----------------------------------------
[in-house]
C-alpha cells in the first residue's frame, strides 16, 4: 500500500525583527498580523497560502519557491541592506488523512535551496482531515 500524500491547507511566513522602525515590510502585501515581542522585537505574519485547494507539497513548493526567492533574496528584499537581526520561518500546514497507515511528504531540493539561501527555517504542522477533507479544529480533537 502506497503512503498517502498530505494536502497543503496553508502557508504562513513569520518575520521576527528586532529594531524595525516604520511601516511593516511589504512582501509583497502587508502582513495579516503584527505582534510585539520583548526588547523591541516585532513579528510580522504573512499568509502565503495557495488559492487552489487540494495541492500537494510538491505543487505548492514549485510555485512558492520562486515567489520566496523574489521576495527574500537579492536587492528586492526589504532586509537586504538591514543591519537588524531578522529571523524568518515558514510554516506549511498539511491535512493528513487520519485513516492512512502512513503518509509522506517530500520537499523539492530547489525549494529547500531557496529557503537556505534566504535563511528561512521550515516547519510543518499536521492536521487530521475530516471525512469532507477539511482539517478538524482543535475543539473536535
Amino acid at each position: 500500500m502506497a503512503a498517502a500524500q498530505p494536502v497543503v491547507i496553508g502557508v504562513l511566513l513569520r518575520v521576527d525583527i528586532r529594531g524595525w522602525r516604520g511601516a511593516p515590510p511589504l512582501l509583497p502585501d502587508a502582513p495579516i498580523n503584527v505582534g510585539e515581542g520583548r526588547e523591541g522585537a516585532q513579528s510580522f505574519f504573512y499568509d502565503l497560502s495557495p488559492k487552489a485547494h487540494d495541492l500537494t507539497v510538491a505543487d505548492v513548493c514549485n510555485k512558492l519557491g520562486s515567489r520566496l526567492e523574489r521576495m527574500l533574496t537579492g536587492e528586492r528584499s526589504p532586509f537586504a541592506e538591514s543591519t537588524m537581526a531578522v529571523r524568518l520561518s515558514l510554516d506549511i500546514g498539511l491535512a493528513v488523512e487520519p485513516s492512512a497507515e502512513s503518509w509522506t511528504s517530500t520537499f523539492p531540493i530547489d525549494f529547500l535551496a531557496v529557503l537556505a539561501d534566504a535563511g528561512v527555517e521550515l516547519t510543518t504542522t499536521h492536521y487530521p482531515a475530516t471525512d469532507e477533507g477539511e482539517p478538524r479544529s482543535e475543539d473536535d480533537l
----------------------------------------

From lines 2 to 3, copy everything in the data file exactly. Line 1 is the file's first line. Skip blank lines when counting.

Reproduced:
C-alpha cells in the first residue's frame, strides 16, 4: 500500500525583527498580523497560502519557491541592506488523512535551496482531515 500524500491547507511566513522602525515590510502585501515581542522585537505574519485547494507539497513548493526567492533574496528584499537581526520561518500546514497507515511528504531540493539561501527555517504542522477533507479544529480533537 502506497503512503498517502498530505494536502497543503496553508502557508504562513513569520518575520521576527528586532529594531524595525516604520511601516511593516511589504512582501509583497502587508502582513495579516503584527505582534510585539520583548526588547523591541516585532513579528510580522504573512499568509502565503495557495488559492487552489487540494495541492500537494510538491505543487505548492514549485510555485512558492520562486515567489520566496523574489521576495527574500537579492536587492528586492526589504532586509537586504538591514543591519537588524531578522529571523524568518515558514510554516506549511498539511491535512493528513487520519485513516492512512502512513503518509509522506517530500520537499523539492530547489525549494529547500531557496529557503537556505534566504535563511528561512521550515516547519510543518499536521492536521487530521475530516471525512469532507477539511482539517478538524482543535475543539473536535
Amino acid at each position: 500500500m502506497a503512503a498517502a500524500q498530505p494536502v497543503v491547507i496553508g502557508v504562513l511566513l513569520r518575520v521576527d525583527i528586532r529594531g524595525w522602525r516604520g511601516a511593516p515590510p511589504l512582501l509583497p502585501d502587508a502582513p495579516i498580523n503584527v505582534g510585539e515581542g520583548r526588547e523591541g522585537a516585532q513579528s510580522f505574519f504573512y499568509d502565503l497560502s495557495p488559492k487552489a485547494h487540494d495541492l500537494t507539497v510538491a505543487d505548492v513548493c514549485n510555485k512558492l519557491g520562486s515567489r520566496l526567492e523574489r521576495m527574500l533574496t537579492g536587492e528586492r528584499s526589504p532586509f537586504a541592506e538591514s543591519t537588524m537581526a531578522v529571523r524568518l520561518s515558514l510554516d506549511i500546514g498539511l491535512a493528513v488523512e487520519p485513516s492512512a497507515e502512513s503518509w509522506t511528504s517530500t520537499f523539492p531540493i530547489d525549494f529547500l535551496a531557496v529557503l537556505a539561501d534566504a535563511g528561512v527555517e521550515l516547519t510543518t504542522t499536521h492536521y487530521p482531515a475530516t471525512d469532507e477533507g477539511e482539517p478538524r479544529s482543535e475543539d473536535d480533537l